On October 26, 2021, SEC Acting Chief Accountant Paul Munter released a Statement titled “The Importance of High Quality Independent Audits and Effective Audit Committee Oversight to High Quality Financial Reporting to Investors.” In the Statement, Mr. Munter focuses on the responsibilities of audit committees, management, and of course auditors, in assuring auditors are independent of clients.
He discusses the importance of auditor independence to our capital markets, the shared responsibility for auditor independence, and the importance of gatekeepers in this process, saying:
“The independence of the auditor, in both fact and appearance, is foundational to the credibility of the financial statements. While sourcing a high quality independent auditor is a key responsibility of the audit committee, compliance with auditor independence rules is a shared responsibility of the issuer, its audit committee, and the auditor.
As we near the twentieth anniversary of SOX, it is critical for all gatekeepers to continue to vigilantly maintain the independence of auditors, in both fact and appearance. In this regard, auditors and audit clients must carefully consider the scope of their audit and any permissible non-audit engagements that have been pre-approved by the audit committee to guard against impairments of independence. As part of this responsibility, all gatekeepers in the financial reporting ecosystem should be especially mindful of the nature and the scope of any other services provided by the independent auditor.”
“In considering this standard, the Commission looks in the first instance to whether a relationship or the provision of a service:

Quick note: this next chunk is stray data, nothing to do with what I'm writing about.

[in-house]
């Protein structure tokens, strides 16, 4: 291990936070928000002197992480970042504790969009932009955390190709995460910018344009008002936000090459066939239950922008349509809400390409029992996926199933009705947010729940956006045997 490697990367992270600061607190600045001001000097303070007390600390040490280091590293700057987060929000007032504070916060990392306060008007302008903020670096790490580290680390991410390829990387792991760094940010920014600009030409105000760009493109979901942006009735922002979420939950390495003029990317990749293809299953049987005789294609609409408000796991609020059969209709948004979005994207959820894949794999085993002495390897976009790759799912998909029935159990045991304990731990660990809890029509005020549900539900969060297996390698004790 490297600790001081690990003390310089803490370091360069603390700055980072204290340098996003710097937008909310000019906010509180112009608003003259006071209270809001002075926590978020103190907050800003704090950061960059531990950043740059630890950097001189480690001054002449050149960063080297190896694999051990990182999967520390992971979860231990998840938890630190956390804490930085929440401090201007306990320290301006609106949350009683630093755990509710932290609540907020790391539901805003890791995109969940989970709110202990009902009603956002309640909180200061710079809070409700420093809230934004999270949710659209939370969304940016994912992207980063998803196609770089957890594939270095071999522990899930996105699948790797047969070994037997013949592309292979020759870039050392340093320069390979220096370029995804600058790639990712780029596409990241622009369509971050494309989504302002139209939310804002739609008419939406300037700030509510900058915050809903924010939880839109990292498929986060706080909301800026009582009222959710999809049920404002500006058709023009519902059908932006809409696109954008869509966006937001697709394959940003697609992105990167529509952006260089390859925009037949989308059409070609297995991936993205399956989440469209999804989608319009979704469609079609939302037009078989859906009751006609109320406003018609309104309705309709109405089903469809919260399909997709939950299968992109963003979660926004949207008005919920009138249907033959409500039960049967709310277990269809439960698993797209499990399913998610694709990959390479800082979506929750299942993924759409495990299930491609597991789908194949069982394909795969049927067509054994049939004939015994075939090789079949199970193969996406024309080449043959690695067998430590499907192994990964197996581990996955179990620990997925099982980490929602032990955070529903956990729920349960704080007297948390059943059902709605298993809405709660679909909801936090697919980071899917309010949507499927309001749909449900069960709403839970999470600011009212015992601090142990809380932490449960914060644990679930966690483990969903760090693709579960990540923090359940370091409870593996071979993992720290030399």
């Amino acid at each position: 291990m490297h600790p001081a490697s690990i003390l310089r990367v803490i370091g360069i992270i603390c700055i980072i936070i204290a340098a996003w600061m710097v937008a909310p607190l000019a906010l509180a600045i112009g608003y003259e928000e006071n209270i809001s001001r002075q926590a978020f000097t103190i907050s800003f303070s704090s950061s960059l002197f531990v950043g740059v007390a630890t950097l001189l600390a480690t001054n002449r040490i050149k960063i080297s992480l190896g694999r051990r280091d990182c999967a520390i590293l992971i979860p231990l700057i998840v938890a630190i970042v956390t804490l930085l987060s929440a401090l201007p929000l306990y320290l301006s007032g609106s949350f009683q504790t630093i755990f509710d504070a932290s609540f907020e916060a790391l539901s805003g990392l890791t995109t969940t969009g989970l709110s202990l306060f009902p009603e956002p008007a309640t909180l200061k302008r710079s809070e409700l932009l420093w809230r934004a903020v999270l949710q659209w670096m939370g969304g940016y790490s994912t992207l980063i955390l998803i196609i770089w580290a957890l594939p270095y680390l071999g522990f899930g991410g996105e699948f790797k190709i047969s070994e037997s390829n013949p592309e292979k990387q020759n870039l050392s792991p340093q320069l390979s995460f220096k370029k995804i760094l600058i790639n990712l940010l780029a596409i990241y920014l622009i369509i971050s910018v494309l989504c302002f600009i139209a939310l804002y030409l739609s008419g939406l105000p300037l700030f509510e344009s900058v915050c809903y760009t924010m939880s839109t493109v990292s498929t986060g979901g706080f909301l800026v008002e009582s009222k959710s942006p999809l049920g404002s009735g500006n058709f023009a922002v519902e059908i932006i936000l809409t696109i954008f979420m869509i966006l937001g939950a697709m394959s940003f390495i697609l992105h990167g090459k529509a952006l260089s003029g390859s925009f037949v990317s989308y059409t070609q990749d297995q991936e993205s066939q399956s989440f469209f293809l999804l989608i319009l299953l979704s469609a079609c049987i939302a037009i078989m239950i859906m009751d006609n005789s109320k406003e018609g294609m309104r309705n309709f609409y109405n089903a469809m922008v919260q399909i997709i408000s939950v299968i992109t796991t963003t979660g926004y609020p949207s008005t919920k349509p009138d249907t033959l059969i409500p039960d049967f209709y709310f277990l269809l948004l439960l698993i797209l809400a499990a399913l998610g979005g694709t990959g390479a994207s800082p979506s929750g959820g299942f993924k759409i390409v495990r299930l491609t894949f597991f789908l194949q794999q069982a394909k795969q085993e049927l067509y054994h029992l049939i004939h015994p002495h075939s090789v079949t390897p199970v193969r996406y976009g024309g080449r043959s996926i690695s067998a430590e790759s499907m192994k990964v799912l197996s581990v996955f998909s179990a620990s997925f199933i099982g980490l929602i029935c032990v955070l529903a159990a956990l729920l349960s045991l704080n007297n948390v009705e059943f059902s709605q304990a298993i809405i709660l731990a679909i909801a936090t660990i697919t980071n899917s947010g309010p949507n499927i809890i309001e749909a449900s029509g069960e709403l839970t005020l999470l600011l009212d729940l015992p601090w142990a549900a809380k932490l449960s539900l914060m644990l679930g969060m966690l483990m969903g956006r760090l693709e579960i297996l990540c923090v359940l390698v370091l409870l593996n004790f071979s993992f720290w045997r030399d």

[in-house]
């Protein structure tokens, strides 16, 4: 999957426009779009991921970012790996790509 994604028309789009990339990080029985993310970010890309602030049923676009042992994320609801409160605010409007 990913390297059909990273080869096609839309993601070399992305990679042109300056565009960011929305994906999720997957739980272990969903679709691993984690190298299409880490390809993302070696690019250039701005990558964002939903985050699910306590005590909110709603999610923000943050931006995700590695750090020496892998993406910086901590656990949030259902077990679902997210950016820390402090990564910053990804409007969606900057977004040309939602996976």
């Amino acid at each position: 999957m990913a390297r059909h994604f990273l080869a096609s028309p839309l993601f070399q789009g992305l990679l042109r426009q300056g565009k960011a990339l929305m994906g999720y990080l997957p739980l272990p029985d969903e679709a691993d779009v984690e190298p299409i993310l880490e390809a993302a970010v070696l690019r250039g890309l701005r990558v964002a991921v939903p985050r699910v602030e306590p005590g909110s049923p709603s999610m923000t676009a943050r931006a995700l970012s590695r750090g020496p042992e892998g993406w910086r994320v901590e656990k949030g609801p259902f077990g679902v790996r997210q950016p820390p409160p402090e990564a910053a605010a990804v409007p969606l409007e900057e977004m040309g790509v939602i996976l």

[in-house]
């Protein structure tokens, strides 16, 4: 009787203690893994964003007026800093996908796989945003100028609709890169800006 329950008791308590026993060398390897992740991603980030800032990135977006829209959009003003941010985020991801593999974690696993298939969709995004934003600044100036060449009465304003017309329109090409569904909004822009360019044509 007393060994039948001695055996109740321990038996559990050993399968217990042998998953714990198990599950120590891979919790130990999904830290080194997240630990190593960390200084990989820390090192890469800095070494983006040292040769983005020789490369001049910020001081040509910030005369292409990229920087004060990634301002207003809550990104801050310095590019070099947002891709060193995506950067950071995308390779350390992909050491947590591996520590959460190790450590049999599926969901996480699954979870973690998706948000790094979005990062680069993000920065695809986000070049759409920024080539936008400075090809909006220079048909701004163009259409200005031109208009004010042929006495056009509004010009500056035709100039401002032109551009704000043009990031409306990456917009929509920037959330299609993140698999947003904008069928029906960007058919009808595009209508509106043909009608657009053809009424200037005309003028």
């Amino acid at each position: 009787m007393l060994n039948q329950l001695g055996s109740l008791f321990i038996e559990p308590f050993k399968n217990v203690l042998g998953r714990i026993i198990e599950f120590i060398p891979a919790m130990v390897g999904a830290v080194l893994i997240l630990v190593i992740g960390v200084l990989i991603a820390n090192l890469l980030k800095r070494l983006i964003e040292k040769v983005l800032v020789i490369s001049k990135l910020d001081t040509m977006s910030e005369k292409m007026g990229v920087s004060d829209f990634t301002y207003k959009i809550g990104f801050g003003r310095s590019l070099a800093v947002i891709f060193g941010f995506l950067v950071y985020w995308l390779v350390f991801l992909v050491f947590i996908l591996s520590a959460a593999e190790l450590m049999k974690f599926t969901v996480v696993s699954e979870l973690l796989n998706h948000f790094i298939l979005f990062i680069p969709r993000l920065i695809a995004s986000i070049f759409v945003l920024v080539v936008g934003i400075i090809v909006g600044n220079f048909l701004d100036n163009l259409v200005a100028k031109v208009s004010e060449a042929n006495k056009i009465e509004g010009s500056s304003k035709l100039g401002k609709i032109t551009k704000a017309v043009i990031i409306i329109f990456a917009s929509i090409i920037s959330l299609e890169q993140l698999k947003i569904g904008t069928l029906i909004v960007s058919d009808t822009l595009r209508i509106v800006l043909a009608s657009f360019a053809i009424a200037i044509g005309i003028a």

- Creates a mutual or conflicting interest between the accountant and the audit client;
- places the accountant in the position of auditing his or her own work
- results in the accountant acting as management or an employee of the audit client; or
- places the accountant in a position of being an advocate for the audit client.
These factors are general guidance only, and their application may depend on particular facts and circumstances.”
This auditor independence enforcement case involving an audit firm, three of the firm’s partners, and a public company’s former chief accounting officer, illustrates Mr. Munter’s key point that auditor independence is a shared responsibility of companies, audit committees and auditors. In this case, the audit firm paid a penalty of $10 million, three partners in the firm paid penalties and were barred from SEC practice, and the former chief accounting officer of the company involved paid a fine and was barred from SEC practice.
As always, your thoughts and comments are welcome!